Probation officers’ union files suit against city over provisional appointments

Stephon Johnson | 1/17/2019, 4:11 p.m.

The union representing New York City probation officers has filed suit against the City of New York.

Late last month, the United Probation Officers Association, the union that represents more than 80 probation professionals, filed an Article 78 special proceeding in New York State Supreme Court against New York City Department of Probation Commissioner Ana Bermudez, New York City Department of Citywide Administrative Services Commissioner Lisette Camilo and the City of New York. The union is accusing the city of hiring people outside of the department and promoting probation officers who shouldn’t have been promoted.

“There are plenty of qualified, professional and dedicated UPOA members working in probation that are eligible and eager to fill the role of supervising probation officer,” said UPOA President Dalvanie Powell. “These provisional hires are a slap in the face to hardworking women and men who serve the city as the heartbeat of our criminal justice system. No other previous administrators have gone outside of the Department of Probation to fill promotional positions.”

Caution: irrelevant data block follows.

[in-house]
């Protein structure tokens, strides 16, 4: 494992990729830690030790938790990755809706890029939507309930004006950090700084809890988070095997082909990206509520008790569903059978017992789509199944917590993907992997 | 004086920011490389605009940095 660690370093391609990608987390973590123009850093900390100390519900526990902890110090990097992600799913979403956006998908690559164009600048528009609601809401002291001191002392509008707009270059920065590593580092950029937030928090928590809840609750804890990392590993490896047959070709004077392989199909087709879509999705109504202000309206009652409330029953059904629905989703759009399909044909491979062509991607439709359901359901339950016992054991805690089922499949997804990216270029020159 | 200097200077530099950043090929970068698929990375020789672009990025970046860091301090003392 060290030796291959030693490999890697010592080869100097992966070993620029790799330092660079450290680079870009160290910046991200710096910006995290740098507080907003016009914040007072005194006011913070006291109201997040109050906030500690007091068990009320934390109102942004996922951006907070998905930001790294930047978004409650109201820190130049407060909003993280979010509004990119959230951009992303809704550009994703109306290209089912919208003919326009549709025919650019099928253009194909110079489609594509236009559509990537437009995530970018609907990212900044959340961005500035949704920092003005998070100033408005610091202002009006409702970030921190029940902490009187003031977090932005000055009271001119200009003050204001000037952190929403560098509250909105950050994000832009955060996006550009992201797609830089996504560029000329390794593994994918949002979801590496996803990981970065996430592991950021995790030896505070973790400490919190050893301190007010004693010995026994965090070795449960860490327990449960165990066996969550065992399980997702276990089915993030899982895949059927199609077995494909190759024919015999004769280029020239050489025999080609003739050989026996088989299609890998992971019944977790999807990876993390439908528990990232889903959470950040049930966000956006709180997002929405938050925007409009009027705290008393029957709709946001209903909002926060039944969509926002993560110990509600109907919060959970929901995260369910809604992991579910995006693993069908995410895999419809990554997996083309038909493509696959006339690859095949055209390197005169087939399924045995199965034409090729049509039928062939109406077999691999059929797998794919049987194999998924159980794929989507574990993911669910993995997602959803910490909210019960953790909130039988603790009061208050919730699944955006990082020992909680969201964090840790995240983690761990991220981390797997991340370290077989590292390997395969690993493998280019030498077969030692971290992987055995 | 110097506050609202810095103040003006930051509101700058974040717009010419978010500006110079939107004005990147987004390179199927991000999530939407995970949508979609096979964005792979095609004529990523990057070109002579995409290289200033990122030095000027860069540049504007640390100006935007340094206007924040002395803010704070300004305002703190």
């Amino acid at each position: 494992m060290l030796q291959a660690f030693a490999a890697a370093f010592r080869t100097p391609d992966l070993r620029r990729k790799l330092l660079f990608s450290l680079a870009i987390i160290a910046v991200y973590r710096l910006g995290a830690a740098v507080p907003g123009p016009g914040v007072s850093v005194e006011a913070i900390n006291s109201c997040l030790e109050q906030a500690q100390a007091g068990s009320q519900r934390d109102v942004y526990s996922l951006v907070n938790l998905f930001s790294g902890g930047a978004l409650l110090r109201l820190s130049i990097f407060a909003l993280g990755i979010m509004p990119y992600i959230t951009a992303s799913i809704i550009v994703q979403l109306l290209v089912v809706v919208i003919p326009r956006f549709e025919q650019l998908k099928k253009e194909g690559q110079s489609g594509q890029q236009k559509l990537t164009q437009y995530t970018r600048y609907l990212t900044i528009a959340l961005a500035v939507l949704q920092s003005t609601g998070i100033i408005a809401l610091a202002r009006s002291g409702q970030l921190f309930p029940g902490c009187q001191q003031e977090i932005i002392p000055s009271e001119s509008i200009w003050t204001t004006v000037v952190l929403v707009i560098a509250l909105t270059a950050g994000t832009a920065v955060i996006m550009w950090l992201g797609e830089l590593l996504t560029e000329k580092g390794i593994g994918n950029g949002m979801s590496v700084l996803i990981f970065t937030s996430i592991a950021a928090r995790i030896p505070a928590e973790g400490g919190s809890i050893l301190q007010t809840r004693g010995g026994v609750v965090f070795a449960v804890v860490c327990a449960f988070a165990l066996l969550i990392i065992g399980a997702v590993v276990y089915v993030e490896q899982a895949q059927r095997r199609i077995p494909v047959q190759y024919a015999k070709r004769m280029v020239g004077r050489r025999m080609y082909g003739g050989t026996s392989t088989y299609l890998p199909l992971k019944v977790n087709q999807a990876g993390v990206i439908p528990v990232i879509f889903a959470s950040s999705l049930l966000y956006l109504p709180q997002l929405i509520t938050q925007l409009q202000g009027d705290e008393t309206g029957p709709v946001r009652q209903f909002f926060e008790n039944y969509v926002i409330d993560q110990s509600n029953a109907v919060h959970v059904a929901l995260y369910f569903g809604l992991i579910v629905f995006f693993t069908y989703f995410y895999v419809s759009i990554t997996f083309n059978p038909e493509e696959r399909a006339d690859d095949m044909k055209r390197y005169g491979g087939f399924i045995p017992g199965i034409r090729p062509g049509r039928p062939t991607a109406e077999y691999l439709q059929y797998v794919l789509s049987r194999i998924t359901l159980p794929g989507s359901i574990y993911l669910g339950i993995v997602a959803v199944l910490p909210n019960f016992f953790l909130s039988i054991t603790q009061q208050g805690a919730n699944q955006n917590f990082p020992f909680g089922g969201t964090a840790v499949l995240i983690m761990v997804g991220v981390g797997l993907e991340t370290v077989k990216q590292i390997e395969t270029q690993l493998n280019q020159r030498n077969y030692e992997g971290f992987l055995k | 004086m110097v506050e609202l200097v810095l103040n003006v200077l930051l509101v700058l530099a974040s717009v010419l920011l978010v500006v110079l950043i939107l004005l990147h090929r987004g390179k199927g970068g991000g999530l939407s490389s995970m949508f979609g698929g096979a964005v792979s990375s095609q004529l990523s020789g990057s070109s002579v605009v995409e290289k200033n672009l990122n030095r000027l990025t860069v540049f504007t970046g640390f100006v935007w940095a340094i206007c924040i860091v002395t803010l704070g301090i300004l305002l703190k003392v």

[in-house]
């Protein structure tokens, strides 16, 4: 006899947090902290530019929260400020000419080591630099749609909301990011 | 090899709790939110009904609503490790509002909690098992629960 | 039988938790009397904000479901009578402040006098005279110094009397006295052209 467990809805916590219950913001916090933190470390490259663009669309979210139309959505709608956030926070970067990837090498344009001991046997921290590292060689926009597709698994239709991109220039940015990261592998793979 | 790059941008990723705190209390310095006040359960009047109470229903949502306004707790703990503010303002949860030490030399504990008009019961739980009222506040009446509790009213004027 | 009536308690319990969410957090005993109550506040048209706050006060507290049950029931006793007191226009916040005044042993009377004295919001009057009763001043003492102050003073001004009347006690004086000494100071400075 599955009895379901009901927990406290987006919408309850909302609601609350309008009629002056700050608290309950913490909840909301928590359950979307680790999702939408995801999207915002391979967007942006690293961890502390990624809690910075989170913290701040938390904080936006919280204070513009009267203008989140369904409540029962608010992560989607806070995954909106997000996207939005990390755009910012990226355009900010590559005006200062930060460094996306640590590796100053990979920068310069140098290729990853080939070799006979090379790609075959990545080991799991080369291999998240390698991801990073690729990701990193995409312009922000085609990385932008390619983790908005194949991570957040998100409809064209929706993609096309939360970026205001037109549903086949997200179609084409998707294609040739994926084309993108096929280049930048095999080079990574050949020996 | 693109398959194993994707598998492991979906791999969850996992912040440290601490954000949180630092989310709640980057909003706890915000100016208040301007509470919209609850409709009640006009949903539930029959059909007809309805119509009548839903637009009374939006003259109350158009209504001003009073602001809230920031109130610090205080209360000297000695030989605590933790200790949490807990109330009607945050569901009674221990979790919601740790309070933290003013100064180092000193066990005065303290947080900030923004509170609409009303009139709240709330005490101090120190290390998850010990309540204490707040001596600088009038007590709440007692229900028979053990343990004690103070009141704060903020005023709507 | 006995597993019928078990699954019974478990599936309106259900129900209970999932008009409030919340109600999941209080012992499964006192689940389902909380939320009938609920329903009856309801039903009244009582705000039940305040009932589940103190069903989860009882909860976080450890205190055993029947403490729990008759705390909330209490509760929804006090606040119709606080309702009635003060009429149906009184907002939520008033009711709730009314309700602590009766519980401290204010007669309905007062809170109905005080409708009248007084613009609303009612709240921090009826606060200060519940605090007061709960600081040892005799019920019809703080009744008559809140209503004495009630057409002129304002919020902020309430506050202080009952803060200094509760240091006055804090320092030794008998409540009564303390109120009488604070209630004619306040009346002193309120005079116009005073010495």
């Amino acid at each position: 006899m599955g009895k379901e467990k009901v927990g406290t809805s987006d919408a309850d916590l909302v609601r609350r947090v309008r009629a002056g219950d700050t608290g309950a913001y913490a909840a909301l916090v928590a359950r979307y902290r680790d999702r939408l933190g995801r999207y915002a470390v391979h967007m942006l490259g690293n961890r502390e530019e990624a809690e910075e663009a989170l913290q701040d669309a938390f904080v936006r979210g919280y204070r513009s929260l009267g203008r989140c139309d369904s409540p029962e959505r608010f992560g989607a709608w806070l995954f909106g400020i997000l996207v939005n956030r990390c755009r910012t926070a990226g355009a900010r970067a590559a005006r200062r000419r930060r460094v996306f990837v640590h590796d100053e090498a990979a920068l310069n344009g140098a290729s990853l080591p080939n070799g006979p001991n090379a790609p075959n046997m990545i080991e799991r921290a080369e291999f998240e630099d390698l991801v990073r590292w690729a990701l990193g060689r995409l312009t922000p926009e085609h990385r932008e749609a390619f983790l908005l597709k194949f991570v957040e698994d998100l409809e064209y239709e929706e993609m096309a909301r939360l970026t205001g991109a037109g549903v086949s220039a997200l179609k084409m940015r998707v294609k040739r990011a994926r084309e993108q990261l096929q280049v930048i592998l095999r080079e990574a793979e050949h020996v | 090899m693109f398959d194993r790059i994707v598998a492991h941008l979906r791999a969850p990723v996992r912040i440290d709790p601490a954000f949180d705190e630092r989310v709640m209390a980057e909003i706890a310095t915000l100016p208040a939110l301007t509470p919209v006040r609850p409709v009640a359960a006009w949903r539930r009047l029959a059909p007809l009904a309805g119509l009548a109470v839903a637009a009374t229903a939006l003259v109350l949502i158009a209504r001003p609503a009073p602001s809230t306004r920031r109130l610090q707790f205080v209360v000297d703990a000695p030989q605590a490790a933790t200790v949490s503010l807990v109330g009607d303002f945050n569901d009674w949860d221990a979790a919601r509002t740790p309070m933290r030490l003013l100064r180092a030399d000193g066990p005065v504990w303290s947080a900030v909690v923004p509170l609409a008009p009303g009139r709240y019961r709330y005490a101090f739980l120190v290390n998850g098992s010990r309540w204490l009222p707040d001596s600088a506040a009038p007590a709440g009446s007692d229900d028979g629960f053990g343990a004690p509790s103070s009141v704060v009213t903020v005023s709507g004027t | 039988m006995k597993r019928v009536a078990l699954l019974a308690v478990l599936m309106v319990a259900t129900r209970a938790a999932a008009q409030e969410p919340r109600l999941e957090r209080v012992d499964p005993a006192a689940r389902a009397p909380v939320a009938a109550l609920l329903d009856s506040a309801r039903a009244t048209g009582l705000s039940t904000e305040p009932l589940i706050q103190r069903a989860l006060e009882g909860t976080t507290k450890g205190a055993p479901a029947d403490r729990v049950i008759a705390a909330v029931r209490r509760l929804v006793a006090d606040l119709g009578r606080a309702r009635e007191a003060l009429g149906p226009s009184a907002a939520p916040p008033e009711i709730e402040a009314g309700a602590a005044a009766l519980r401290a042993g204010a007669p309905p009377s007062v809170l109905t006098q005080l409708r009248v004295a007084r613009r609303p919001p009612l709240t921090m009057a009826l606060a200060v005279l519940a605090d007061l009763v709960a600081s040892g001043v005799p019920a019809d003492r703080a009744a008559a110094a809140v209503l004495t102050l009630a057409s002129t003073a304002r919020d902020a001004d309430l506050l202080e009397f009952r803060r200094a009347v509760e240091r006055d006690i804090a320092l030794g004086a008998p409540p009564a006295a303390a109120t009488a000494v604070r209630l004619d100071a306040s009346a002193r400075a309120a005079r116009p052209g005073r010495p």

According to the suit, the city hired six people as supervising probation officers from outside of the probation department and promoted two officers who hadn’t completed their probationary periods. The union states that these acts violated the New York State Constitution, New York City’s Personnel Rules and Regulations and the Civil Service Law.

“This adds insult to injury because our probation officers and supervising probation officers within the five boroughs are the least paid within the city’s criminal justice system,” said Powell. “The city must reverse these decisions immediately and do what is right.”

To become a supervising probation officer, a candidate must take a promotional exam that is open only to Department of Probation employees. To be eligible for promotion, the candidate has to pass the exam and serve as a probation officer for at least one year and have peace officer status. The last exams for supervising probation officer positions were taken back in March 2015, and current probation officers are waiting for the next exam to qualify for promotions.

The New York State Constitution, the Civil Service Law and New York City’s Personnel Rules and Regulations permit provisional appointments only “when there is no appropriate eligible list available for filling a vacancy in the competitive class.”

Attempts to contact the city for comment were unsuccessful.